Another old-timer in SA’s ‘cue scene, B & B has been smoking meat since 1984 (or 1958, if you count its previous life in the same spot as Hal’s Drive-In). The menu is broad, extending way beyond barbecue to include burgers, po-boys, and a few other assorted selections. The atmosphere is a far cry from luxe, but fans insist that B & B’s gritty simplicity is part of its charm.
NE Terrell Hills
A variety of distinct house-made sauces and excellent desserts are a nice bonus, but it’s the meat that steals the show at The Big Bib -- just as it should be. Be ready for a long wait, as this no-frills strip-mall joint is on the small side of tiny. The long line should tell you all you need to know about the food. On your second visit, arrive in time to score some jalapeño sausage before it’s sold out.
Housed in a renovated Sonic, Ed’s offers one plus right off the bat: covered parking! The dining room is cozy, and, other than the standout potato salad, the sides are forgettable. But true barbecue lovers know that when the meat delivers -- as Ed’s certainly does -- no one cares about the extras. The staff is friendly, efficient, and old school; posted signs insist that in addition to being shoeless or shirtless, wearing sagging pants is also grounds for refusal of service.
It is tempting to doubt that digs this slick can produce truly great, authentic Texas barbecue. Depending on when you drop in, you might have to alter your perception about what should be on the menu at a BBQ joint. The Granary offers such unexpected dishes as brisket ramen, flannery beef Wagyu bavette steak, and smoked pork belly for dinner. Familiarity reigns at lunchtime, however, when traditional Texas standards are served market-style until they sell out. And sell out they do, on a regular basis, because this is meat (and sides) prepared perfectly each and every time.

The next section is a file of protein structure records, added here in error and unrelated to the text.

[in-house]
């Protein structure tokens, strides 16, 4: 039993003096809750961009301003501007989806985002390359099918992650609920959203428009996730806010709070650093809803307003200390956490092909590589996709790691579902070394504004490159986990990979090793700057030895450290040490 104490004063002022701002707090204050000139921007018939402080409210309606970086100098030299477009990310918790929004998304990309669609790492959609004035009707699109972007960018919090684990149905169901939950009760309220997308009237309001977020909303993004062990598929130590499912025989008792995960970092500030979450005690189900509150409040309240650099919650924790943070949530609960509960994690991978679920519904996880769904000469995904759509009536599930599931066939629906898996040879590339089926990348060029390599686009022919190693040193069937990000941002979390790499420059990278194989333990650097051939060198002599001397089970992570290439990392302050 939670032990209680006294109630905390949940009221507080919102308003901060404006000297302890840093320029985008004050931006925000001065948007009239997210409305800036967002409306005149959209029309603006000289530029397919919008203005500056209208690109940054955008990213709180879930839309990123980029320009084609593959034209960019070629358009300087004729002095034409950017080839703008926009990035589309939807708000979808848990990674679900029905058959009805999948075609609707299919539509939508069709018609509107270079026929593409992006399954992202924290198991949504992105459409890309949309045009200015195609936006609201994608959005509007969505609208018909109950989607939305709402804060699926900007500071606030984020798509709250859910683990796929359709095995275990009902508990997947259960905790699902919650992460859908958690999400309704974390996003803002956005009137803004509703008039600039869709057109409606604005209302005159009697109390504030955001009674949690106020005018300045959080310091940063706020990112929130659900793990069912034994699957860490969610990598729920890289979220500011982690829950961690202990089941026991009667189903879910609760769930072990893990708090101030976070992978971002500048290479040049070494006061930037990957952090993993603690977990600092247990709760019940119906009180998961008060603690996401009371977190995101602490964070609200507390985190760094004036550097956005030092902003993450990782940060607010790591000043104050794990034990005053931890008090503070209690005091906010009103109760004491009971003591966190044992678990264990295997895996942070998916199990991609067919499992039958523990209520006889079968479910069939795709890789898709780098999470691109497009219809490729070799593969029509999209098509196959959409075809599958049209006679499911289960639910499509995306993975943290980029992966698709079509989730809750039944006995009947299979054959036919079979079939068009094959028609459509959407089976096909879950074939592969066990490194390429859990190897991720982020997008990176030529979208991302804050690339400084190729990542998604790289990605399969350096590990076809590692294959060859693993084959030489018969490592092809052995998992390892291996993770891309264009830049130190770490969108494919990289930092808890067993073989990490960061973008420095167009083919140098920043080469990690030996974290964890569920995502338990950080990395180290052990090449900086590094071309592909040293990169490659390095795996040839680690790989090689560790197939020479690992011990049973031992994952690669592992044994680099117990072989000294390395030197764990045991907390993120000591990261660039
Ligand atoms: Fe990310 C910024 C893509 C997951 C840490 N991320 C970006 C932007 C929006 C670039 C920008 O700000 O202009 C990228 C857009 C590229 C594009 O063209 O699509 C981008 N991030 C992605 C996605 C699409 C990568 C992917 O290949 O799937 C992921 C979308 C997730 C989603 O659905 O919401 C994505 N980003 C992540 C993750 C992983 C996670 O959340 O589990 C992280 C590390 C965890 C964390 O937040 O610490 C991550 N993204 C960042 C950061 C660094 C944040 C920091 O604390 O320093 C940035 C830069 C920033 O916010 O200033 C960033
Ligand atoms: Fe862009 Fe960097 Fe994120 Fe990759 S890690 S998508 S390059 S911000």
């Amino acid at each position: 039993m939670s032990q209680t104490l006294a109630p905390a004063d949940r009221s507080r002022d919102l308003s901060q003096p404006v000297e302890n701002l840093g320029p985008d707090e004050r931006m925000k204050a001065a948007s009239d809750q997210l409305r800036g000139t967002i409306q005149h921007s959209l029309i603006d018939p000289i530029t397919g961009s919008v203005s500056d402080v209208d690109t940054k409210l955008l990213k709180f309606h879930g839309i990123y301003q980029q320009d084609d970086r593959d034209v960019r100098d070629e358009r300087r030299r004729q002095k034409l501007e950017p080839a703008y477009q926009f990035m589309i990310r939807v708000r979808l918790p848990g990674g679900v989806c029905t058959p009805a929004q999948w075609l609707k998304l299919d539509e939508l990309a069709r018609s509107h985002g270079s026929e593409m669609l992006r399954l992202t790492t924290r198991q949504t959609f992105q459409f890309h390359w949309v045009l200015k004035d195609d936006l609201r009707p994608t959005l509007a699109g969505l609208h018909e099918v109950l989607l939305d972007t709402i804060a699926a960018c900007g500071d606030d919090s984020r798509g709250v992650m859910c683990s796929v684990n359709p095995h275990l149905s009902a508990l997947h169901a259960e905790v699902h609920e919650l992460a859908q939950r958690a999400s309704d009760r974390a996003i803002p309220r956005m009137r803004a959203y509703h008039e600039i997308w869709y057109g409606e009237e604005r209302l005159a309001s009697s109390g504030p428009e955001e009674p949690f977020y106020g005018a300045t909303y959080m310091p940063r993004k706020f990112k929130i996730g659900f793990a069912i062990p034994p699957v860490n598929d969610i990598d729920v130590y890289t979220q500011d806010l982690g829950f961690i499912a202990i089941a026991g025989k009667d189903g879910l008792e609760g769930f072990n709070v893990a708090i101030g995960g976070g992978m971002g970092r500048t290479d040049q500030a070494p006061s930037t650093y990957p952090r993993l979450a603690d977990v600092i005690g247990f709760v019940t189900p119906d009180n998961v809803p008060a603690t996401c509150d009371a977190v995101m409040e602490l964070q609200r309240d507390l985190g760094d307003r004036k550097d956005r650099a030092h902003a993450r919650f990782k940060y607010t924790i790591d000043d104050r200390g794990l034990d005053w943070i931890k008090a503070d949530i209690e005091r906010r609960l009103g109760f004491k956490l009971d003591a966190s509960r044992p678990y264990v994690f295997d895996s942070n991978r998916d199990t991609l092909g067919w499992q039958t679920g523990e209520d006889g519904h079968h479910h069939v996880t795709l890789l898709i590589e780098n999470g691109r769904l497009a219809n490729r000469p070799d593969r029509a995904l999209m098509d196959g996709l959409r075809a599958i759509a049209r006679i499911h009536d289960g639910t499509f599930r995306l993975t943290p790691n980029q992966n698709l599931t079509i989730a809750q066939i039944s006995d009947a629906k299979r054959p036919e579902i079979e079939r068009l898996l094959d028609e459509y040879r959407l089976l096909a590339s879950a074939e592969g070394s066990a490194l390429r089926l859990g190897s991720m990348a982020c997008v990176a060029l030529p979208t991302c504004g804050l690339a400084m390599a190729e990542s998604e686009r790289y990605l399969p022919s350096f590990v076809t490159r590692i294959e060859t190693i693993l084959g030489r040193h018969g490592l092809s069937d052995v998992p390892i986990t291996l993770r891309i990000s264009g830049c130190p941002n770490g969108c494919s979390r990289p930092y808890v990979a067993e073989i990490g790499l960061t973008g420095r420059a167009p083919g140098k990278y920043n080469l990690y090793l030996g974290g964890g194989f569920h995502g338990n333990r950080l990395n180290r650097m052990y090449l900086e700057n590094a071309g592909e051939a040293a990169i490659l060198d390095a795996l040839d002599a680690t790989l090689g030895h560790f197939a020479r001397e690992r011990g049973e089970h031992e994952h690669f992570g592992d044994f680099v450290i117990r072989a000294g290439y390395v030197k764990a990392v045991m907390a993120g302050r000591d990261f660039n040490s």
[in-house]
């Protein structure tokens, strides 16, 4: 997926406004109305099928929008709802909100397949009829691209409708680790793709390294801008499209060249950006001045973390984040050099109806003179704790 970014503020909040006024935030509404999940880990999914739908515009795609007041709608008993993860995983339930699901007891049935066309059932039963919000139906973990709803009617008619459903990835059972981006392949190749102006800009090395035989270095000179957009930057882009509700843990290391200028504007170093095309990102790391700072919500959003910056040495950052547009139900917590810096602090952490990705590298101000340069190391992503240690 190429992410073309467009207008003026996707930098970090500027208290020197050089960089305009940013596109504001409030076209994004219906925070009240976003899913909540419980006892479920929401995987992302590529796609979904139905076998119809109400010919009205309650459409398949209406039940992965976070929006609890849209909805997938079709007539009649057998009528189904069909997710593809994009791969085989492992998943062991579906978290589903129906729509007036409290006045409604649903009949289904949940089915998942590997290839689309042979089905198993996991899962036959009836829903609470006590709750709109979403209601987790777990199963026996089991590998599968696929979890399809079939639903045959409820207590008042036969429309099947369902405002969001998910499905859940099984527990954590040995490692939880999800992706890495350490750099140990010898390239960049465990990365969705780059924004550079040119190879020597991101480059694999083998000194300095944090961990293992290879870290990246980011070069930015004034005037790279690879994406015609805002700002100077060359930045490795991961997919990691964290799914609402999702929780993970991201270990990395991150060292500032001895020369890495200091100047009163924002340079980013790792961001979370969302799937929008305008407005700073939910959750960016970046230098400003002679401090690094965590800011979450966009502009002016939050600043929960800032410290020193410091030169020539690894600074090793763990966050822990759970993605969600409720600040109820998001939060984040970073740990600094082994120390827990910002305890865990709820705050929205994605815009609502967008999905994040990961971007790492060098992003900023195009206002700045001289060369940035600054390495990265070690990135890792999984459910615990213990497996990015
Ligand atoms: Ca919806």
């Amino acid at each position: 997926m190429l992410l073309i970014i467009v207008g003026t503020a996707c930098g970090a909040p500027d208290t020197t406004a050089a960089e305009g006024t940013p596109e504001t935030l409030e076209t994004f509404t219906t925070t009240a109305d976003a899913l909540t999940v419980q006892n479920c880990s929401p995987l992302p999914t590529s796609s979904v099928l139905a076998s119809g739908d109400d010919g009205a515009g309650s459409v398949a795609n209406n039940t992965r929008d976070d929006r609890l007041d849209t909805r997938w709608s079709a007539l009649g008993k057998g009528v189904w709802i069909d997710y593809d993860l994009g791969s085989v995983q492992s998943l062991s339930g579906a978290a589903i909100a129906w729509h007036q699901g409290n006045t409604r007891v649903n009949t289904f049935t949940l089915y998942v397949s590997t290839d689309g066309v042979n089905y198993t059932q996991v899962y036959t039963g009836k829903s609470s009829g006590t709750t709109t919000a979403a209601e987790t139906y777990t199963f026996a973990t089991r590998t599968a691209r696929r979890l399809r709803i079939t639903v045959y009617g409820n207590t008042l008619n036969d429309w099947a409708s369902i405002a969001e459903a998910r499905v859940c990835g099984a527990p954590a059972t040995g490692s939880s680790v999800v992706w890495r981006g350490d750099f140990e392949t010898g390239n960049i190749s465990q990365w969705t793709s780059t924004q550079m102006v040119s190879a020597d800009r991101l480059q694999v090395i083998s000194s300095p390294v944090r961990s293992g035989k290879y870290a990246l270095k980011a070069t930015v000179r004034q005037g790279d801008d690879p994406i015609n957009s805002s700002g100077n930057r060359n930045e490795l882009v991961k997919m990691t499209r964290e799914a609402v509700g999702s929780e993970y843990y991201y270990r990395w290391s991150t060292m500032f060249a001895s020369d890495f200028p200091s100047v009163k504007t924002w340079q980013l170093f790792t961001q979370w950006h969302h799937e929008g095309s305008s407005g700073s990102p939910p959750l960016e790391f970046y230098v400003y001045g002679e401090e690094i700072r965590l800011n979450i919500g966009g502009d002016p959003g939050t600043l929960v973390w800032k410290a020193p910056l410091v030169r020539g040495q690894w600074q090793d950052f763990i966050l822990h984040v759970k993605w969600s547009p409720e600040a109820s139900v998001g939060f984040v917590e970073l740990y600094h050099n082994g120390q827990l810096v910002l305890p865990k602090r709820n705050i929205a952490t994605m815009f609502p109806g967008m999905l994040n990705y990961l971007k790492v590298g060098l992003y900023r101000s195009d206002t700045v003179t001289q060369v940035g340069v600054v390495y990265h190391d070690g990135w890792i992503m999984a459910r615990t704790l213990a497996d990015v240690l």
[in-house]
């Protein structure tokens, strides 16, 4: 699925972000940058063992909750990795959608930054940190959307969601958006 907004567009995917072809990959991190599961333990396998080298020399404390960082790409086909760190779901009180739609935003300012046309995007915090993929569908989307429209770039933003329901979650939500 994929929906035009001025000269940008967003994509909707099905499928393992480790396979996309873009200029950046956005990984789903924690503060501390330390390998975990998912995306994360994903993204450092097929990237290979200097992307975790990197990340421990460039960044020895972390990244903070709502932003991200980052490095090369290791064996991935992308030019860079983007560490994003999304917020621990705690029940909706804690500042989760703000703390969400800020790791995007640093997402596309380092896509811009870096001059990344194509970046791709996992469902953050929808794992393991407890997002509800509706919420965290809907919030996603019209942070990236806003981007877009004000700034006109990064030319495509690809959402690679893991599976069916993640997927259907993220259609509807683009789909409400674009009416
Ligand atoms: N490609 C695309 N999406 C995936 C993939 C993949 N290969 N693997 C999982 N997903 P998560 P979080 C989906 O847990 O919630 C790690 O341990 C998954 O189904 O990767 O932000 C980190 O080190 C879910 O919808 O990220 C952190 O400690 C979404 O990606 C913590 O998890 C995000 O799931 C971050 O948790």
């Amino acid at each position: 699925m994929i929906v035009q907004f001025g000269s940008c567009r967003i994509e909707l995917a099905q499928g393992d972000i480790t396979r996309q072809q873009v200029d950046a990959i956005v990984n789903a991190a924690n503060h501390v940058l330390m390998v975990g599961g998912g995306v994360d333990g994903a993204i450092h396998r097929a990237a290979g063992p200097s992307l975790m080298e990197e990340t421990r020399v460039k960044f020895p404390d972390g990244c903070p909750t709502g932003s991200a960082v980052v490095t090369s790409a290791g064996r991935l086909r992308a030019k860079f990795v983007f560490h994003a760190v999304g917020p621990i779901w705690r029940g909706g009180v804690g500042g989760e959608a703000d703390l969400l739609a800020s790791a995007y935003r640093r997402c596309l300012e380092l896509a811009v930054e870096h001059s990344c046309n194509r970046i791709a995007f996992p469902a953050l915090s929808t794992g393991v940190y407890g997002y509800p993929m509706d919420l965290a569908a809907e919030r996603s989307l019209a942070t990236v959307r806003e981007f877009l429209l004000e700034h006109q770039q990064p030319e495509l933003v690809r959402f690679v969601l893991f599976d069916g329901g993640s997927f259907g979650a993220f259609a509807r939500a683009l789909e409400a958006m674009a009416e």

If you don’t live or work along the torturously congested area of Loop 1604 near Culebra on SA’s northwest side, hitting up Nelson’s for its Saturday lunch service (in the O’Reilly’s parking lot) might be an exercise in frustration. The good news: this food truck is a coveted vendor at events all over town. If you’re lucky, you’ll stumble across it at a tailgate, wedding, or corporate blowout. Nelson and his magical meats and mac are elusive, but it’s worth the effort to track down.
Big portions at a decent price have kept Old Smokehouse doing brisk business at the same uber-low-key strip mall for more than three decades. The super-tender mesquite-smoked brisket, ever-moist chicken, and efficient, friendly service don’t hurt either. Got a huge group to feed? Check out the Texas-size party packs.
Westside and Castle Hills
Can an eatery that attempts to be all things to all people churn out decent food? Apparently so. In the couple of years since the opening of its first location, Munchies has garnered a healthy following of diners who appreciate the far-reaching menu, which covers all manner of fried foods, burgers, and sandwiches. Munchies’ specialty, though, is barbecue, a genre it manages to rock despite what would seem to be a compromised focus. It’s all good, indeed -- including the price.
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Michelle Burgess is a San Antonio writer who was nearly buried alive after a bear attack, but clawed her way out of the grave so she could continue to bring readers the most up-to-the-minute news on where to eat and drink in the Alamo City. Follow her: @MishiBurg.